These are some of the 314 North American birds threatened by climate change. You can find the species and photo credits here.

Climate Solutions

What You Need to Know About COP21—and Why It Matters for Birds

World leaders will meet in Paris to seek an agreement to rein in climate change.

World leaders will convene in Paris at the end of November for a climate conference known as COP21—the 21st Conference of Parties to the United Nations Framework Convention on Climate Change—to discuss how governments of the world can collectively act to lessen the impact of global warming on the planet.

Who will be there?

Attendees will include U.S. President Barack Obama, Chinese President Xi Jinping, and Indian Prime Minister Narendra Modi, in addition to other national leaders and 40,000 delegates from 195 countries.

What’s the purpose of the conference?

The conference’s goal is an agreement among all countries of the world to limit the increase in global temperature. Since the 1800s, the planet has already warmed one degree Celsius, driving effects such as melting glaciers and sea-level rise. Many scientists project that if greenhouse gas emissions continue at their current rate, our climate will warm far more than two degrees—and they warn that this increase will amplify and intensify threats such as rising sea levels and serious impacts for wildlife. This includes 314 North American birds categorized as climate-threatened by Audubon’s Birds and Climate Change Report.

In the lead-up to COP21, more than 140 nations have submitted pledges to the UN detailing how they will cut their greenhouse gas emissions to limit warming temperatures. The new Clean Power Plan is one piece of the U.S. pledge, and President Obama cited the need for leadership on climate change when he rejected the Keystone XL oil pipeline bid earlier this month. Other major emitters including China, India, and Brazil have announced plans to cap their greenhouse gas pollution and increase the use of renewable energy. These pledges (called Intended Nationally Determined Contributions, or INDCs) help set the stage toward forging an international agreement in Paris, although a UN report and other analyses say that these pledges alone are not enough to address our warming climate.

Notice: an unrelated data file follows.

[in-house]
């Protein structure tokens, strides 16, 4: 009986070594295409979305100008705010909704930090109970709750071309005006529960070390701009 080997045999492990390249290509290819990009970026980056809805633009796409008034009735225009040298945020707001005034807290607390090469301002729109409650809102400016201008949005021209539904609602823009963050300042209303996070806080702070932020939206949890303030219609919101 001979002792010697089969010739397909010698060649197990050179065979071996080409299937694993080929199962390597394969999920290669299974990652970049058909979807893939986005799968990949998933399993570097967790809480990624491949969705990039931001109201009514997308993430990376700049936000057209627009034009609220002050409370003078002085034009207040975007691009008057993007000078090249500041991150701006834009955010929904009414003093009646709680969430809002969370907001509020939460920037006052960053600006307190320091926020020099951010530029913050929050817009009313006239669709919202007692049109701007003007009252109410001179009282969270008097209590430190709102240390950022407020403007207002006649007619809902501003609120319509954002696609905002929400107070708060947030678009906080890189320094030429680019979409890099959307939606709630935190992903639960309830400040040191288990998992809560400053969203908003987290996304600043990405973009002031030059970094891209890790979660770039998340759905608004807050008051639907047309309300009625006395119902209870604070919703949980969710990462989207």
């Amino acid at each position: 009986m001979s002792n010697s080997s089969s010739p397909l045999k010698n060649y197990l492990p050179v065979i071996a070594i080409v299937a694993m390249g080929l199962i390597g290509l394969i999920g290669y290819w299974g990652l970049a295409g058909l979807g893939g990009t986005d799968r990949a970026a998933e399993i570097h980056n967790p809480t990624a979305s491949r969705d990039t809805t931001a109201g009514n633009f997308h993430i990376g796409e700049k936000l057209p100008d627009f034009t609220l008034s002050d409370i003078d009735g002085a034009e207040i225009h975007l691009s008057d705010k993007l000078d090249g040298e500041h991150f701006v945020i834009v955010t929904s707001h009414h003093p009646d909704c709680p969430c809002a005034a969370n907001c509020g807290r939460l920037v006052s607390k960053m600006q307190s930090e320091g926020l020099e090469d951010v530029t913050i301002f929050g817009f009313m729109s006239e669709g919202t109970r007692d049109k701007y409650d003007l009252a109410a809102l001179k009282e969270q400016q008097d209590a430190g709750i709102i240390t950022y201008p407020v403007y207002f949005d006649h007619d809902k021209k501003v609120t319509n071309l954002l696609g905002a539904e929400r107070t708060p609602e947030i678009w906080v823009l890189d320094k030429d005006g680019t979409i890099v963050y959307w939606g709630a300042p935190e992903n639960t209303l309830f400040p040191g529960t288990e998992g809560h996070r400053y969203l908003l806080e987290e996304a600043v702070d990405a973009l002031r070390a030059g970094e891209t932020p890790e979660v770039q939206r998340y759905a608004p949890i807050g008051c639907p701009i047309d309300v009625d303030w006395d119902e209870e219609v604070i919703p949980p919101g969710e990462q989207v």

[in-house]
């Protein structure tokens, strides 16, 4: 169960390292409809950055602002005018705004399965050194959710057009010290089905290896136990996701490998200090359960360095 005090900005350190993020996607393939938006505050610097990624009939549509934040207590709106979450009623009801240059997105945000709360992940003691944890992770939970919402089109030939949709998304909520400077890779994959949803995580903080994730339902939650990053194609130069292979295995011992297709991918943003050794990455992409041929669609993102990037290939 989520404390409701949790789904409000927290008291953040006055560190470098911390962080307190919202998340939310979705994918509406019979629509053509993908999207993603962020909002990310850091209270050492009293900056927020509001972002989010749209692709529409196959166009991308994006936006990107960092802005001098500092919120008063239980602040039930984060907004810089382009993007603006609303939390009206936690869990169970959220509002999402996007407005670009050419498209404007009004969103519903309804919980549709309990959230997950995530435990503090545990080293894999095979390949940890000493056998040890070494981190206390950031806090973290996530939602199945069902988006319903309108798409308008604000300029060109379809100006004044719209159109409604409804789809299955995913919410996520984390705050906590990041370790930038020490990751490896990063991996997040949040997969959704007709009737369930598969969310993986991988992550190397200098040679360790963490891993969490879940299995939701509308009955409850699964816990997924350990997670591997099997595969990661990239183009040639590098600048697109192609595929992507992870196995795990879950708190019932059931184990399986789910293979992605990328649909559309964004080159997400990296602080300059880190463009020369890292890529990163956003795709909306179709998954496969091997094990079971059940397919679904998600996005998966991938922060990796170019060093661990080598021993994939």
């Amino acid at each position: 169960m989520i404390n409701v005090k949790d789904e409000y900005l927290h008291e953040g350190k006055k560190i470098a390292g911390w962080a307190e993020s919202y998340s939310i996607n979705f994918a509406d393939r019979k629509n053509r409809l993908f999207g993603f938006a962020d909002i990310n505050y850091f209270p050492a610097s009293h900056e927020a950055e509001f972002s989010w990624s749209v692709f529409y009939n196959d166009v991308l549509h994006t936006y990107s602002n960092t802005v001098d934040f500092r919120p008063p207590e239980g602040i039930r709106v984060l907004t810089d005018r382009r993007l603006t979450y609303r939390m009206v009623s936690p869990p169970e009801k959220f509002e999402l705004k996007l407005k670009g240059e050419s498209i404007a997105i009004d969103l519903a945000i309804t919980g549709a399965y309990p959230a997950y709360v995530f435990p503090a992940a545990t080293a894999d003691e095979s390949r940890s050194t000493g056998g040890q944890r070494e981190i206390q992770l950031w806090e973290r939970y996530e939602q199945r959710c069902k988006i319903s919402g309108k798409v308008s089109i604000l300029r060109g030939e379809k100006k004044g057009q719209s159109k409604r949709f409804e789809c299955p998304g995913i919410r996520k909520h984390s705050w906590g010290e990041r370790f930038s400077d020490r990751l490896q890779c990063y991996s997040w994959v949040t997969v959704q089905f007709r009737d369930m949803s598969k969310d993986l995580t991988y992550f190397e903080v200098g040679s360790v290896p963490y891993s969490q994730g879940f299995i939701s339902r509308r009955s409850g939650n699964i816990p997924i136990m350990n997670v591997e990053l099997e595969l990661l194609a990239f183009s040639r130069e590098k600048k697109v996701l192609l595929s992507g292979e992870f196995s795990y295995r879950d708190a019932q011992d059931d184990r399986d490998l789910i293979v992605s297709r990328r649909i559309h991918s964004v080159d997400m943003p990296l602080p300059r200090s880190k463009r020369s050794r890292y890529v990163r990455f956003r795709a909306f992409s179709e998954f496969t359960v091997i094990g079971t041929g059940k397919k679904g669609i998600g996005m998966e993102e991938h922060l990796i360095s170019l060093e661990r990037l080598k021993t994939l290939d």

COP21 is an important piece of the international efforts to fight climate change, and a strong agreement there would help limit rising temperatures and protect the birds we love.

What are conservation groups doing to aid in the fight against climate change?

Audubon and other conservation groups around the world will continue our efforts to raise awareness about climate change and protect the crucial habitats that wildlife rely on. Renewable energy, another tool to fight climate change, is also expanding at the state and local level. More than 30 U.S. states and territories have adopted renewable energy standards, which require utility companies to get a certain amount of their energy from renewable sources such as wind and solar.

What can I do?

Where can I learn more?

CNN and the magazine Good offer overviews of the upcoming Paris climate talks, and Grist produced this video explaining how COP21 is a little bit like a dinner party.

On Twitter, here are a few accounts you can follow to keep up to date on the Paris negotiations:

  • UN Climate Action, the account of the UN Framework Convention on Climate Change
  • John Cushman, a reporter for InsideClimate News, a nonpartisan, nonprofit news organization 
  • Michael E. Mann, climate scientist and the director of Penn State Earth System Science Center

 
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Bald Eagle. Photo: Don Berman/Audubon Photography Awards

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